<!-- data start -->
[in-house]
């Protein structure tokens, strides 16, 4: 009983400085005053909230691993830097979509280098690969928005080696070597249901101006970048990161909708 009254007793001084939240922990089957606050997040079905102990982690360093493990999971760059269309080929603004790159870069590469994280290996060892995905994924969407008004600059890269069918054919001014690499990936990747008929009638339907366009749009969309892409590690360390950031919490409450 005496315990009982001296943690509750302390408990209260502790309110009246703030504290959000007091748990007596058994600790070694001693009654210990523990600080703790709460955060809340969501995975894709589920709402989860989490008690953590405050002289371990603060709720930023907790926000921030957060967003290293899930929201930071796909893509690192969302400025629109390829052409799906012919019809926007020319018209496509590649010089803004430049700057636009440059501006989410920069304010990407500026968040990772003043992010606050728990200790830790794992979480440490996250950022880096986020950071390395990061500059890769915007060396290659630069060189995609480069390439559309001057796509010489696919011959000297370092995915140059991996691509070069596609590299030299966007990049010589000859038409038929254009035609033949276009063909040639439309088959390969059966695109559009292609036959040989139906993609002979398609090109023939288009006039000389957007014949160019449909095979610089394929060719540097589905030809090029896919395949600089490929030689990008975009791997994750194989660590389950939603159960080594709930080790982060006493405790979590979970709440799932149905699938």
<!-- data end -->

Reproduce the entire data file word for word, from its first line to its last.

[in-house]
């Protein structure tokens, strides 16, 4: 009983400085005053909230691993830097979509280098690969928005080696070597249901101006970048990161909708 009254007793001084939240922990089957606050997040079905102990982690360093493990999971760059269309080929603004790159870069590469994280290996060892995905994924969407008004600059890269069918054919001014690499990936990747008929009638339907366009749009969309892409590690360390950031919490409450 005496315990009982001296943690509750302390408990209260502790309110009246703030504290959000007091748990007596058994600790070694001693009654210990523990600080703790709460955060809340969501995975894709589920709402989860989490008690953590405050002289371990603060709720930023907790926000921030957060967003290293899930929201930071796909893509690192969302400025629109390829052409799906012919019809926007020319018209496509590649010089803004430049700057636009440059501006989410920069304010990407500026968040990772003043992010606050728990200790830790794992979480440490996250950022880096986020950071390395990061500059890769915007060396290659630069060189995609480069390439559309001057796509010489696919011959000297370092995915140059991996691509070069596609590299030299966007990049010589000859038409038929254009035609033949276009063909040639439309088959390969059966695109559009292609036959040989139906993609002979398609090109023939288009006039000389957007014949160019449909095979610089394929060719540097589905030809090029896919395949600089490929030689990008975009791997994750194989660590389950939603159960080594709930080790982060006493405790979590979970709440799932149905699938």